Bonfire of EU Legislation Scrapped
As expected, the UK government has scrapped a promised completion of a post-Brexit "bonfire" of remaining retained EU law by the end of the year under a ‘sunset’ clause in the EU retained law bill. It fell to Business Secretary, Kemi Badenoch, to make the announcement, saying that the government would now revoke around 600 laws under their planned legislation, rather than the promised 4,000.
Jacob Rees-Mogg has accused Prime Minister Rishi Sunak of having broken his promise to revoke EU laws and this move will undoubtedly play badly with arch-Brexiters in the Conservative party. However, this automatic scrapping of the laws has attracted criticism from a variety of organisations, with the CIPD, TUC and the Institute of Directors all expressing concern about the widespread, unknown and unpredictable consequences of such a move. Given that the Retained EU Law (Revocation and Reform) Bill potentially meant the immediate revocation of the Working Time Regulations, TUPE and regulations relating to part time and fixed term employees, the decision to change direction will be welcome to most employers.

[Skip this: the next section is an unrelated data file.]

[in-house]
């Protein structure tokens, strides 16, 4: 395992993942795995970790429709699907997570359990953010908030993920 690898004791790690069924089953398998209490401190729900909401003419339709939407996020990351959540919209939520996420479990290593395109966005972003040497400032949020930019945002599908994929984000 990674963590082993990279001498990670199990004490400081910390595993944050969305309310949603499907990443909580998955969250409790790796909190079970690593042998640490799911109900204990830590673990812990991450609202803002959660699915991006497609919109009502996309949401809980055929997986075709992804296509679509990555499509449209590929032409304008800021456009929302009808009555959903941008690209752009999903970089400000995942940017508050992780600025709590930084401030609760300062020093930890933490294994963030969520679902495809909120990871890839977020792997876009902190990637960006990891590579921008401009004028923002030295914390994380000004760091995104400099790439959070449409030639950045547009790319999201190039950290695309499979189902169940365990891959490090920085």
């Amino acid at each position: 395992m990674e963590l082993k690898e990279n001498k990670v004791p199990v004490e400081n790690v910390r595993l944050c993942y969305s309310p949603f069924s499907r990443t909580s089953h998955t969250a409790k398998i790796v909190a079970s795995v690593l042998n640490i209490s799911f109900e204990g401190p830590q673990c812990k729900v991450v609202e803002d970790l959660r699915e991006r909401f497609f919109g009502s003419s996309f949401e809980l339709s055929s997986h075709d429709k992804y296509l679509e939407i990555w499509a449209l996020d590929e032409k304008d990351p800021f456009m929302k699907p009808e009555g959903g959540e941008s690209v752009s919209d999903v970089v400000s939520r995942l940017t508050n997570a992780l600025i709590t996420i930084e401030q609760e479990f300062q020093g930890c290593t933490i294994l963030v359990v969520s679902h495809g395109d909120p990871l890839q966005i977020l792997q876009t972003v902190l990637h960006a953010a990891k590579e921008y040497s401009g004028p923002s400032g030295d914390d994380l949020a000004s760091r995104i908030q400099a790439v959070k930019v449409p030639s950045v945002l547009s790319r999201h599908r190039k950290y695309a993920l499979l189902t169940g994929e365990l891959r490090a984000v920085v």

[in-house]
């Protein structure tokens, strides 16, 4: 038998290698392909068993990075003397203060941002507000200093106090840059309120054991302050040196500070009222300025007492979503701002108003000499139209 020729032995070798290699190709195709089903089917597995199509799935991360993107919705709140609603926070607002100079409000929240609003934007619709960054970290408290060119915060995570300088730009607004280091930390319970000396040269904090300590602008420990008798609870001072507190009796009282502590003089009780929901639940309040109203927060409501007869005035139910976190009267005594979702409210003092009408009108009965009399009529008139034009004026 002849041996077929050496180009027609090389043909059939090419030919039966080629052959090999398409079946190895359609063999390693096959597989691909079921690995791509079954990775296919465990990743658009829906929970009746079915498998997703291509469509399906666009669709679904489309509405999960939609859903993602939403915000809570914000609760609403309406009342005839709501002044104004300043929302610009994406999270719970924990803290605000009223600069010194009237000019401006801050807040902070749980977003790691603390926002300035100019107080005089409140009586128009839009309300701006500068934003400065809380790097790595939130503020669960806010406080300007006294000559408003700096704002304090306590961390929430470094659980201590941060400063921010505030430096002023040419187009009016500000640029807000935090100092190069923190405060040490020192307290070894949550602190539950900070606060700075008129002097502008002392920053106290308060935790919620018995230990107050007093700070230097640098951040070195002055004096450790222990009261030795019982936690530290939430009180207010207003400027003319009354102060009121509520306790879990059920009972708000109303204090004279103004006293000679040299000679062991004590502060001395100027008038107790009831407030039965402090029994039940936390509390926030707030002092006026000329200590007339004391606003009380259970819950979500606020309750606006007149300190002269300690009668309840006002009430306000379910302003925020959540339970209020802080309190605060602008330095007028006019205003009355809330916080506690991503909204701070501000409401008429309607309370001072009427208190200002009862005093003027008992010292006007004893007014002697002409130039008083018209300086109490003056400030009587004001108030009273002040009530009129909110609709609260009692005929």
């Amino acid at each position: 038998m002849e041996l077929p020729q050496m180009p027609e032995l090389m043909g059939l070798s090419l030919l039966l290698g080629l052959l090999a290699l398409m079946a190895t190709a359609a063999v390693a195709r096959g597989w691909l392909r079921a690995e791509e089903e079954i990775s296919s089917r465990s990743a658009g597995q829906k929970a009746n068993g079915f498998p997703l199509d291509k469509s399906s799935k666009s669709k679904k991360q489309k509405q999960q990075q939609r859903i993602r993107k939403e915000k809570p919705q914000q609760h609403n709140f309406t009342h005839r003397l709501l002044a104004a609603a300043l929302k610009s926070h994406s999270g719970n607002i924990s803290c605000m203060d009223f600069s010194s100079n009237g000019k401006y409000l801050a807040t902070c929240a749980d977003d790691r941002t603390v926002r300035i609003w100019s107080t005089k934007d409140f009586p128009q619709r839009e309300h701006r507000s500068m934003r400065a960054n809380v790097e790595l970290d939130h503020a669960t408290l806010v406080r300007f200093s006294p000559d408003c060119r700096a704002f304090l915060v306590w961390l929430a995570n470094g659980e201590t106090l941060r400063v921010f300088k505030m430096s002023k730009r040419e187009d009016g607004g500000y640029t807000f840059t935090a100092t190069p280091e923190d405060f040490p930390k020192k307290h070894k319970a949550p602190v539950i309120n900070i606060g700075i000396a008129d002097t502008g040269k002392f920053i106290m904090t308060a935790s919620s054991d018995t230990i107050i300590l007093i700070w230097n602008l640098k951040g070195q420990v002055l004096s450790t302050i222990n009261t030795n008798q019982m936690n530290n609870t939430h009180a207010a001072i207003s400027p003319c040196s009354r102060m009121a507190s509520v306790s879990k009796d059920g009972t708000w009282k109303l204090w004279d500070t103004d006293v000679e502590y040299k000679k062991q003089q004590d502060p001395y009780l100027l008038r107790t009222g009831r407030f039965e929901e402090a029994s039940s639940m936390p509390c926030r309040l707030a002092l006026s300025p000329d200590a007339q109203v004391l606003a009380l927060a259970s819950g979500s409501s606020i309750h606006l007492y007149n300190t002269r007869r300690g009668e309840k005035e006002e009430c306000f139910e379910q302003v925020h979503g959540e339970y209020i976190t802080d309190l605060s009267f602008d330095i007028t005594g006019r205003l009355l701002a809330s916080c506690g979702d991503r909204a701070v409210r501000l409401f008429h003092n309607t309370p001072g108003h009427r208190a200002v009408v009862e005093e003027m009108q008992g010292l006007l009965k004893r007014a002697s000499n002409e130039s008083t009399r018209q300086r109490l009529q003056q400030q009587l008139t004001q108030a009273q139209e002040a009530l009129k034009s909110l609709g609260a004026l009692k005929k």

Under the changed approach announced by Badenoch, the sunsetting provision will be replaced by a specific list of EU legislation that the government intends to revoke at the end of this year. The full list can be found here:
Even though the sunset clause has been abandoned, Badenoch announced a proposed round of legal changes to employment legislation now that the UK has left the EU and these will be the subject of consultation.
The proposed changes are:
- Merging ‘normal’ holiday pay, i.e. the minimum holiday of four weeks of leave required by the Working Time Regulations, with the additional leave of 1.6 weeks to create one ‘pot’ of annual leave
- Allowing ‘rolled-up’ holiday pay so workers can receive holiday pay with every payslip, rather than at the time holiday is taken
- Removing the requirement under the Working Time Regulations to keep ‘adequate’ records of working hours
- In respect of TUPE Regulations, removing the requirement to consult with elected representatives for businesses with fewer than 50 people and transfers affecting less than 10 employees
- Limiting the length of non-compete restrictive covenant clauses to three months.
There is no timetable for these changes. Simply-Docs will update documents if and when these proposed changes are introduced.
The contents of this Newsletter are for reference purposes only and do not constitute legal advice. Independent legal advice should be sought in relation to any specific legal matter.